On March 17th (in most markets) PBS’s Frontline will feature The Secret History of the Credit Card, a documentary that looks at how credit cards came to be a nearly ubiquitous part of our lives.
The Super Bowl has long been seen as the “tent pole” of American consumer culture: an annual game that routinely pulls in viewers at a scale otherwise achieved only by one-off events like series finales and celebrity car chases. It actually drives sales of TVs: the Retail Advertising and Marketing Association reports that 2.5 million people plan to buy a new TV for the express purpose of watching the game, part of an overall $8.7 billion in Super Bowl-related consumer spending.
Why is a movie about a young boy learning kung fu called The Karate Kid? For most of the film’s young audience, Jaden Smith’s break-out movie doesn’t explain the confusion. Their parents and older siblings, however, may recall the earlier installments in this series which started with a young Ralph Macchio learning karate from Noriyuki “Pat” Morita, a movie which started as the hero’s quest to learn karate to overcome his tormentors and evolved by film’s end into a coming-of-age story about the bond between mentor and student. The first Karate Kid struck a chord with audiences, becoming the fifth-highest grossing film of 1984.
The Web is full of great online resources for teachers and students, with new material appearing every day. With the arrival of National Media Education Week, teachers may be looking for fresh ideas to bring media education into the classroom. Here’s a quick overview of recently created (or recently discovered) resources that may help:
With Christmas approaching, video games are the one media industry that seems recession-proof, with games topping many wish lists. Parents, though, can find it difficult to tell just what they’re buying for their children. They may know about Grand Theft Auto, for instance, but may wonder what kind of sins are in Sins of a Solar Empire. Of course, nobody wants to disappoint their children: if parents decide not to buy Gears of War, will little Johnny be happy with Rock Band instead? Fortunately, there are both tools and techniques at hand to help parents identify games they might find inappropriate and also to pick appropriate games their children will like.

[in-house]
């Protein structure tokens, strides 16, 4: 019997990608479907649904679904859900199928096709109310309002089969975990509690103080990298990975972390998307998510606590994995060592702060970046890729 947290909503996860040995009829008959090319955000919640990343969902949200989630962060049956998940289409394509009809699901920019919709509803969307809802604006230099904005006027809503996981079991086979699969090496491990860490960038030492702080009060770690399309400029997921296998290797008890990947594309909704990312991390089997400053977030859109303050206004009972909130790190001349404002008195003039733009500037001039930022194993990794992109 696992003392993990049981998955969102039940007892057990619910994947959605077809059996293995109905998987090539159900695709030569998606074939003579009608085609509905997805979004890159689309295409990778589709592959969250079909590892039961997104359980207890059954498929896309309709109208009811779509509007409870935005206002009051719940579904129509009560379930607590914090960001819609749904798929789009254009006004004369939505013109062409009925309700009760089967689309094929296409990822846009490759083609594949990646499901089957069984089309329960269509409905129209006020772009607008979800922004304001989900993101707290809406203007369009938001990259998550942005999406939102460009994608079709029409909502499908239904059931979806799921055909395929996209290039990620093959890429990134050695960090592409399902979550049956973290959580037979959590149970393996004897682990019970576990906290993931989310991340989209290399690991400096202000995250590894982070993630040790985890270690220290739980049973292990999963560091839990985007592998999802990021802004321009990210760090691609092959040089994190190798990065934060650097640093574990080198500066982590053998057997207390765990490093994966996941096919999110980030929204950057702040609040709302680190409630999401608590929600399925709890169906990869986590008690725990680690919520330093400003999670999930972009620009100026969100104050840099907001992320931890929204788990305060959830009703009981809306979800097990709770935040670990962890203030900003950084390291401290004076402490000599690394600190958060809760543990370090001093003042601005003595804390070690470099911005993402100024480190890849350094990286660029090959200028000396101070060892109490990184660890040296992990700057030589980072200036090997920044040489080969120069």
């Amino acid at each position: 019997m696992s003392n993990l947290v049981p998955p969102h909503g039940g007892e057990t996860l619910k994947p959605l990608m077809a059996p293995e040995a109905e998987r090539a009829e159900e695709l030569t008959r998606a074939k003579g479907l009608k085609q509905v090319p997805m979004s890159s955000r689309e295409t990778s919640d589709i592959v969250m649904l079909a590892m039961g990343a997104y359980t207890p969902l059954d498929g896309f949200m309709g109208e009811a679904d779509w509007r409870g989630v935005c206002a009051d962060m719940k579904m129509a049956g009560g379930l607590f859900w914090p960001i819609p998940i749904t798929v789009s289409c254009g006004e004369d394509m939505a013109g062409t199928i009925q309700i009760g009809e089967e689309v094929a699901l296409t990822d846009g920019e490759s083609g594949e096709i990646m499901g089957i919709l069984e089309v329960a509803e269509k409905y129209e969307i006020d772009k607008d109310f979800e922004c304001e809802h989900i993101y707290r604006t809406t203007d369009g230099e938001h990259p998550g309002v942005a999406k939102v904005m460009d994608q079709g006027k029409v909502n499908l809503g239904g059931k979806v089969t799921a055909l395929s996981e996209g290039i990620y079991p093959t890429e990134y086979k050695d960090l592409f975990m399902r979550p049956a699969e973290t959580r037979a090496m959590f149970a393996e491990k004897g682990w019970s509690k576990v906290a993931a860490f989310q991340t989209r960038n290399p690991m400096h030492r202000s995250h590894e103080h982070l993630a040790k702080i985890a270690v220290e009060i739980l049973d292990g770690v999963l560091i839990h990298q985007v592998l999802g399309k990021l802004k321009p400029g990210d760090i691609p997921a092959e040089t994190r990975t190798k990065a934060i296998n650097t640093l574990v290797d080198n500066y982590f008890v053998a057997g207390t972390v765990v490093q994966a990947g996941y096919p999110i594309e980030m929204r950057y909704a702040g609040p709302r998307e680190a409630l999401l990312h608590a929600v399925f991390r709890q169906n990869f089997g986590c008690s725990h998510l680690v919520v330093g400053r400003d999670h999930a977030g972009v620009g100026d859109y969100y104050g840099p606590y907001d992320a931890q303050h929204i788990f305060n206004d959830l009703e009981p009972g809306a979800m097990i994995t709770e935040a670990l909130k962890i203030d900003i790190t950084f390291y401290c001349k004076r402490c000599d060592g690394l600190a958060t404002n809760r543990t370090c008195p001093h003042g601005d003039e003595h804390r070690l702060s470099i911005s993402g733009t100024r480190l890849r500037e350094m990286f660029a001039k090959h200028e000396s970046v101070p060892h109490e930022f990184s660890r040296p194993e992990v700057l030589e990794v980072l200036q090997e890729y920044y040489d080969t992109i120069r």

I’ve already written about YouTube and Instagram, but today I wanted to share some information about four other popular sites and apps that are on my radar right now: Snapchat, Vine, Tumblr and ask.fm.
Snapchat, the mobile app that lets users send “self-destructing” photos, has the distinction of being the only digital tool that does not have a single redeeming feature. While the moral panic associated with blogs, cell phones, social networks and online games has largely faded in grudging recognition of their more positive uses (indeed, research shows that many parents have actually helped their children lie about their age register for Facebook accounts), Snapchat is seen as the Q-tip of the digital age: its sole function is to do the thing that you’re warned not to do on the box.
When I finished Grade 11 in June, I reflected on what I had learned in the past school year. I was taught how to solve quadratic equations, the origins of world religions and studied the Canadian Charter of Rights and Freedoms. Oh and I know the legal requirements of marriage! But there was something I wasn’t taught. Scrolling down my Twitter timeline, it hit me – why was I never taught anything about social media?
Using social media in the classroom isn’t a complex feat, even though it may seem that way. What I think is a great idea is to instill social media literacy in students by crafting assignments around Twitter, Pinterest or Tumblr, for example. I’ve compiled a list of four tips to help you do just that:
There has been a lot of discussion in the past couple years among scientists, the public health community and the media about the impact of smoking and tobacco images in movies.